“We showed that this could not be true.  Then they claimed he had Laron syndrome, a form of dwarfism.  Again my team showed this was not true.  Now they are taking a shot with Down’s syndrome.  Again they are wrong.”

Whatever the debate, Homo floresienses is an important paleoanthropogical find that will undoubtedly rewrite our understanding of human evolution– and how our own family tree came about.


~Via Nature, The Guardian, Discovery, Bradshaw Foundation,
SciShow, Smithsonian NMNH



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The Road to Wolfeboro


A Photographer’s Maturing Journey


**Award-Winning VIDEO**


Skippy Massey
Humboldt Sentinel



Knowledge comes, but wisdom lingers.  It requires the ability
of judgment and the severe discipline of hard work, with the
tempering heat of experience and maturity.

From the bustling concrete jungle of New York, photographer Brian Gaberman found authenticity and legitimacy in his pioneering skateboard portraiture.

Brian began his journey as a staff photographer at Slap magazine in San Francisco in the 1990s and, with one eye set on the horizon and the other looking to the traditions of his craft, he’s been breaking new ground ever since.

Brian since struck out from the city to lead a more self-sufficient life on a Northern California farm, where he lives with his family.  In forging this path, he’s had to adapt to new responsibilities without forgetting where he came from.

“My life on the road is the polar opposite of my life at home,” reflects Brian.

“I realized that my whole life revolves around the process of adjusting and readjusting to being a travelling photographer one day, and a husband, father, farmer, artist, etc., the next.”

Now, making the pilgrimage to the rural small town sanctuary of Wolfeboro, New Hampshire, Gaberman has found a new emphasis in nature, artistic freedom, and the beauty of simple living.  Wolfeboro became Gaberman’s own personal spot of serenity and, for 10 days, a place to call home.

Gaberman has evolved from a great photographer to an outstanding artist, implementing his unique form of art, tediously reviving antiquated photographic techniques through the use of wet and dry plate glass negatives, colloidal silver, etched framing, and capturing the seasonal goods.

Always found with his camera slung around his neck, Brian’s career has been a journey toward maturity through his many years of photography.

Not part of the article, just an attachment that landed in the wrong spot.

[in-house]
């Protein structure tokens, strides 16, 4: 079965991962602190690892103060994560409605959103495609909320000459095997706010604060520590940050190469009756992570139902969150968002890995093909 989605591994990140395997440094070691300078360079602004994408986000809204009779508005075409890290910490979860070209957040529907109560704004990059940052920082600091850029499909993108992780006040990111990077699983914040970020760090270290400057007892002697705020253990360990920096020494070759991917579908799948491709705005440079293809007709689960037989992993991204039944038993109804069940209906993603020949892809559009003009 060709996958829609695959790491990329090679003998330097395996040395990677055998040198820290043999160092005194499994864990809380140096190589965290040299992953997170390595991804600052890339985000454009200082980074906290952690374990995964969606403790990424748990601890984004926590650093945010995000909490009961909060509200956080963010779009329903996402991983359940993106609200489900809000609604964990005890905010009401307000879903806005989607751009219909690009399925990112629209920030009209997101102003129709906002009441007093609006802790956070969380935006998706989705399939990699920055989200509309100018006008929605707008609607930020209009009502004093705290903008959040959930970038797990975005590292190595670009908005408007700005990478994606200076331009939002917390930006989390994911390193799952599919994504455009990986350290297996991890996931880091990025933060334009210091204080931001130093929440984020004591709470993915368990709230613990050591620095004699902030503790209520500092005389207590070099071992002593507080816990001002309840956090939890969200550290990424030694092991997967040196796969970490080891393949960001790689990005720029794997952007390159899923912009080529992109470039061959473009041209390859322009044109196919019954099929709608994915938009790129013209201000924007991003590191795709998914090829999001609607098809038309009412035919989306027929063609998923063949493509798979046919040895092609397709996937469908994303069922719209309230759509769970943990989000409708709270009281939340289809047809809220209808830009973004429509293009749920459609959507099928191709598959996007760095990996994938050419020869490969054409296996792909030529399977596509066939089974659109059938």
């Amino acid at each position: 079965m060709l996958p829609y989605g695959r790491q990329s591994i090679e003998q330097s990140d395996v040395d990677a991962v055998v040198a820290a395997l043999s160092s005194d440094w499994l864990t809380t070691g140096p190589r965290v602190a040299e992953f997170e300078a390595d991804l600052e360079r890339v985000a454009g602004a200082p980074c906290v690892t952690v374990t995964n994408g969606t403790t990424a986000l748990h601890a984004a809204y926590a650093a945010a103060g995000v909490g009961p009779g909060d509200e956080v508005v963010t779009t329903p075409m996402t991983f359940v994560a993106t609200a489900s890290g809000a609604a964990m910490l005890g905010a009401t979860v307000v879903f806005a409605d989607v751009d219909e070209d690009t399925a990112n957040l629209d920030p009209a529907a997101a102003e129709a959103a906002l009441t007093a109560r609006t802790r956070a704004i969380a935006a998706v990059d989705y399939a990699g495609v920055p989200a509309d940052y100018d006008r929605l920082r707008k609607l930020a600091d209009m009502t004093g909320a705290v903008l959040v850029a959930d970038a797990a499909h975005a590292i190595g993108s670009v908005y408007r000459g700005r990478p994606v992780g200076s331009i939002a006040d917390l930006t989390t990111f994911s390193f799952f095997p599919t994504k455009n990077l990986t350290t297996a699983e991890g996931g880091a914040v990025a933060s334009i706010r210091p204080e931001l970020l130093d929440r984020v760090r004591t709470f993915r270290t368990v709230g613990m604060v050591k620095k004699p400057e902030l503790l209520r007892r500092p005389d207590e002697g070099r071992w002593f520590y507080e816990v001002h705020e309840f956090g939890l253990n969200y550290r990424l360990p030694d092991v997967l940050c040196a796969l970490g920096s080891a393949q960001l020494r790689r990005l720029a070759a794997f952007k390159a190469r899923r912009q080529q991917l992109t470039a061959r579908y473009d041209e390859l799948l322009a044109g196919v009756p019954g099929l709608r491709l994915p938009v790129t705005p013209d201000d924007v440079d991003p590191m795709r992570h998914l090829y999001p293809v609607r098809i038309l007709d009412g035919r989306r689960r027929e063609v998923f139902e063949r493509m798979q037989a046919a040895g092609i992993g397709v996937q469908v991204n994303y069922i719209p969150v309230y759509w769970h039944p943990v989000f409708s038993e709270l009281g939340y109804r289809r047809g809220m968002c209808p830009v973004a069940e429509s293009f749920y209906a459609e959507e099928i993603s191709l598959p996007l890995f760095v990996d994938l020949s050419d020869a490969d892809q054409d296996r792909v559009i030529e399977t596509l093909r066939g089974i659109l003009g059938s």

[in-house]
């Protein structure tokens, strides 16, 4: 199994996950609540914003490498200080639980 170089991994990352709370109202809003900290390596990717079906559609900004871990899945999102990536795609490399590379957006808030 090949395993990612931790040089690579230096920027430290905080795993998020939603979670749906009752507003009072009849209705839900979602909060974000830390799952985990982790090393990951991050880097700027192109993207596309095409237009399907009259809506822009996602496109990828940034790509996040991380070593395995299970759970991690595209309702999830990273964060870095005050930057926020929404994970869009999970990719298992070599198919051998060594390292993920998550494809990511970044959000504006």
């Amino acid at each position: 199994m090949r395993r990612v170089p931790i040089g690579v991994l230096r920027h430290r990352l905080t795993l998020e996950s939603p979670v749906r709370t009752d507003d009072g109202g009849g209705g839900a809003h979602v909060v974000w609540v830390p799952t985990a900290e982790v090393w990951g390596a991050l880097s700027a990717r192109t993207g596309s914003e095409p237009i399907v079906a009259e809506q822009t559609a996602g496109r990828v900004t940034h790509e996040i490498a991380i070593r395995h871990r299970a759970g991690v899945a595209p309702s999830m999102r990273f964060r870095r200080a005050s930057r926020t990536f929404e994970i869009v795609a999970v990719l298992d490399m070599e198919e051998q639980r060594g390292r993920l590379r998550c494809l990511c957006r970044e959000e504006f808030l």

His work, and the above video, will be presented in The Road To Wolfeboro exhibition, a European tour with showings in Barcelona, Lisbon, and London in November and December.

‘Age’ is the acceptance of the years.  But maturity is the confidence, accomplishment, experience and the beauty that shines forth from those growing years.



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Don’t Let Your Babies Grow Up to be… Militants



Poster Kid Jihadists




Skippy Massey
Humboldt Sentinel



Samra Kesinovic, 17, and her friend Sabina Selimovic, 15, left the Austrian capital Vienna in April this year, leaving a note for their parents explaining that they had gone to fight in Syria, a decision believed to be influenced by their recent radicalization through a local mosque. 

But they later claimed that they wanted to leave and come back to Austria– reportedly infuriating ISIS leaders waging a constant propaganda war for new talent.


Two Austrian teenage girls who ran away to Syria to join Islamic State fighters are beginning to regret their decision.  Unnamed security service insiders told Austrian media that the girls have managed to contact families and that one of them wants to go home.

The pair left home to join the Islamic State (also known as ISIS, or ISIL) in April.

Little information was immediately known, aside from that one had been 16 and one 14 at the time of their departure.

Both reportedly married Chechen fighters after their arrival in Syria and became pregnant.

Samra Kesinovic, 17, and her friend, Sabina Selimovic, 15, are children of Bosnian migrants, but grew up in Vienna, where they became accustomed to talking to whomever they wanted, saying whatever they pleased, and wearing whatever clothes they liked.

But with their views believed to have become increasingly radical in recent years, Kesinovic and Selimovic decided to leave all that behind, run away, and cross the Turkish border into Syria, a decision believed to be influenced through the internet and their recent introduction to a local mosque. 

After the girls were persuaded to leave the country, police managed to track them to the Turkish border.  They believe that they went by car into the war zone where they were married to extremists and then sent out to fight.   They then regularly posted status updates on social media from Syria.

On their departure from Austria, they left a note, telling their parents: “Don’t look for us.  We will serve Allah – and we will die for him.”

Since their departure, pictures have emerged online of the pair brandishing Kalashnikov rifles and wearing full niqab clothing.

For weeks, social media accounts believed to belong to the girls have been posting pictures and information leading
many to feel they enjoyed living a life of terror. 

Sabina first claimed she was pregnant, then retracted it and said she wanted to go home to Vienna – until she gave another interview and expressed how much she loved Syria.  Samra has also given conflicting reports on her condition and whether she actually enjoys her time with ISIS in Syria.